7.c. Advanced Line Following with 3pi: PID Control

A more advanced line following program for the 3pi is available in the folder examples\atmegaxx8\3pi-linefollower-pid.

Note: An Arduino-compatible version of this sample program can be downloaded as part of the Pololu Arduino Libraries (see Section 5.g).

The technique used in this example program, known as PID control, addresses some of the problems that you might have noticed with the previous example, and it should allow you to greatly increase your robot’s line following speed. Most importantly, PID control uses continuous functions to compute the motor speeds, so that the jerkiness of the previous example can be replaced by a smooth response. PID stands for Proportional, Integral, Derivative; these are the three input values used in a simple formula to compute the speed that your robot should turn left or right.

  • The proportional value is approximately proportional to your robot’s position with respect to the line. That is, if your robot is precisely centered on the line, we expect a proportional value of exactly 0. If it is to the left of the line, the proportional term will be a positive number, and to the right of the line, it will be negative. This is computed from the result returned by read_line() simply by subtracting 2000.
  • The integral value records the history of your robot’s motion: it is a sum of all of the values of the proportional term that were recorded since the robot started running.
  • The derivative is the rate of change of the proportional value. We compute it in this example as the difference of the last two proportional values.

Here is the section of code that computes the PID input values:

		// Get the position of the line.  Note that we *must* provide
		// the "sensors" argument to read_line() here, even though we
		// are not interested in the individual sensor readings.
		unsigned int position = read_line(sensors,IR_EMITTERS_ON);

		// The "proportional" term should be 0 when we are on the line.
		int proportional = ((int)position) - 2000;

		// Compute the derivative (change) and integral (sum) of the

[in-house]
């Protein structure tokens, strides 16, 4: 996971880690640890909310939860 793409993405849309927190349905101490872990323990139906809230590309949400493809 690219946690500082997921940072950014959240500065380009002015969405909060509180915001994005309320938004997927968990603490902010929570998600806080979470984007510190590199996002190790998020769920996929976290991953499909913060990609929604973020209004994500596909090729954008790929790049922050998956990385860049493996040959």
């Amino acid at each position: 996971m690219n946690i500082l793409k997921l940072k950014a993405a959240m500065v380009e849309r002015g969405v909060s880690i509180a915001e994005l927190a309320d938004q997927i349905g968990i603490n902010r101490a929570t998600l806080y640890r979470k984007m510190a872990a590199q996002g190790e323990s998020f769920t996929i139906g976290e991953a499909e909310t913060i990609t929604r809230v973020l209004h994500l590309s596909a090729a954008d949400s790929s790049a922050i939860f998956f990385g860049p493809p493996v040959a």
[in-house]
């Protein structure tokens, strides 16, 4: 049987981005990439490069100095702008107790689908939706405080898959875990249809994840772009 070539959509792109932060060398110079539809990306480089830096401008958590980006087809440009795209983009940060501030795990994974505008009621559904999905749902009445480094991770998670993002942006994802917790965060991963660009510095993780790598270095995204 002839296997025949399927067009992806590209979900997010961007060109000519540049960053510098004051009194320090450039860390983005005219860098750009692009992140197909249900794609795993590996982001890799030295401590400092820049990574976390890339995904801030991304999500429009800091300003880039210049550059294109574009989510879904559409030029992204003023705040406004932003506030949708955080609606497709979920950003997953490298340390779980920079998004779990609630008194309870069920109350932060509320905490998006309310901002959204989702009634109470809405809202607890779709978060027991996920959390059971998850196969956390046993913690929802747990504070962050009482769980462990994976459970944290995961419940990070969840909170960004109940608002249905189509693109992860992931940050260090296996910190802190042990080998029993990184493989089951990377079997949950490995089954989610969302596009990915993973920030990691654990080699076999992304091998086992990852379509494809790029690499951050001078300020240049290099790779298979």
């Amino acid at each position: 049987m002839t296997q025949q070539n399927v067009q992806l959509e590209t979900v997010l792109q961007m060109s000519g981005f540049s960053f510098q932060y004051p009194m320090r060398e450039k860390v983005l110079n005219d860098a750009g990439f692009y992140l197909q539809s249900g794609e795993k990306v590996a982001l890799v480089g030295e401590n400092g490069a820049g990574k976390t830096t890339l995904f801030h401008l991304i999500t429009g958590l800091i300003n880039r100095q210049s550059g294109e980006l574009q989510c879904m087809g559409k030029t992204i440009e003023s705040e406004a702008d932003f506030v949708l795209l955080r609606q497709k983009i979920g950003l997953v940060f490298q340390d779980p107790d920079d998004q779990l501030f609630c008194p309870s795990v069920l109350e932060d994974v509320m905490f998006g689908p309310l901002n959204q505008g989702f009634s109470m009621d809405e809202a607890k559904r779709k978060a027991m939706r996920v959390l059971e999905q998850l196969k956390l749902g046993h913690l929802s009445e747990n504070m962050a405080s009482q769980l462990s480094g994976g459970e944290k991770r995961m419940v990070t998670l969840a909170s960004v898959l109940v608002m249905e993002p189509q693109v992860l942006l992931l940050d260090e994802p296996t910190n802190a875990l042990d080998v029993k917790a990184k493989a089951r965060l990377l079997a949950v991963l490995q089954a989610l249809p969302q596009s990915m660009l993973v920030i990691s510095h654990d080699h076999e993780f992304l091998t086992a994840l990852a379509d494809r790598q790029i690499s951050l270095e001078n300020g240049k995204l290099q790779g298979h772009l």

// position.
		int derivative = proportional - last_proportional;
		integral += proportional;

		// Remember the last position.
		last_proportional = proportional;

Note that we cast the variable position to an int type in the formula for proportional. An unsigned int can only store positive values, so the expression position-2000, without casting, would lead to a negative overflow. In this particular case, it actually wouldn’t affect the results, but it is always a good idea to use casting to avoid unexpected behavior.

Each of these input values provides a different kind of information. The next step is a simple formula that combines all of the values into one variable, which is then used to determine the motor speeds:

		// Compute the difference between the two motor power settings,
		// m1 - m2.  If this is a positive number the robot will turn
		// to the right.  If it is a negative number, the robot will
		// turn to the left, and the magnitude of the number determines
		// the sharpness of the turn.
		int power_difference = proportional/20 + integral/10000 + derivative*3/2;

		// Compute the actual motor settings.  We never set either motor
		// to a negative value.
		const int max = 60;
		if(power_difference > max)
			power_difference = max;
		if(power_difference < -max)
			power_difference = -max;

		if(power_difference < 0)
			set_motors(max+power_difference, max);
			set_motors(max, max-power_difference);

The values 1/20, 1/10000, and 3/2 represent adjustable parameters that determine how your 3pi will react to the line. The particular values chosen for this example were somewhat arbitrarily picked, and while they work sufficiently for typical line following, there is plenty of room to improve them. In general, increasing these PID parameters will make power_difference larger, causing stronger reactions, while decreasing them will make the reactions weaker. It’s up to you to think about the different values and experiment with your robot to determine what effect each parameter has. This example gives the motors a maximum speed of 100, which is a safe initial value. Once you have adjusted the parameters to work well at a speed of 100, try increasing the speed. You’ll probably need to readjust the parameters as the maximum speed increases. By gradually increasing the maximum speed and tuning the parameters, see if you can get your 3pi to run as fast as possible! We have been able to run 3pis with a maximum speed of 255 on courses with 6"-radius curves, all by finding the right PID parameters.

Please see Section 2 of the 3pi robot videos gallery for videos of 3pi line followers using tuned PID and higher maximum speeds.

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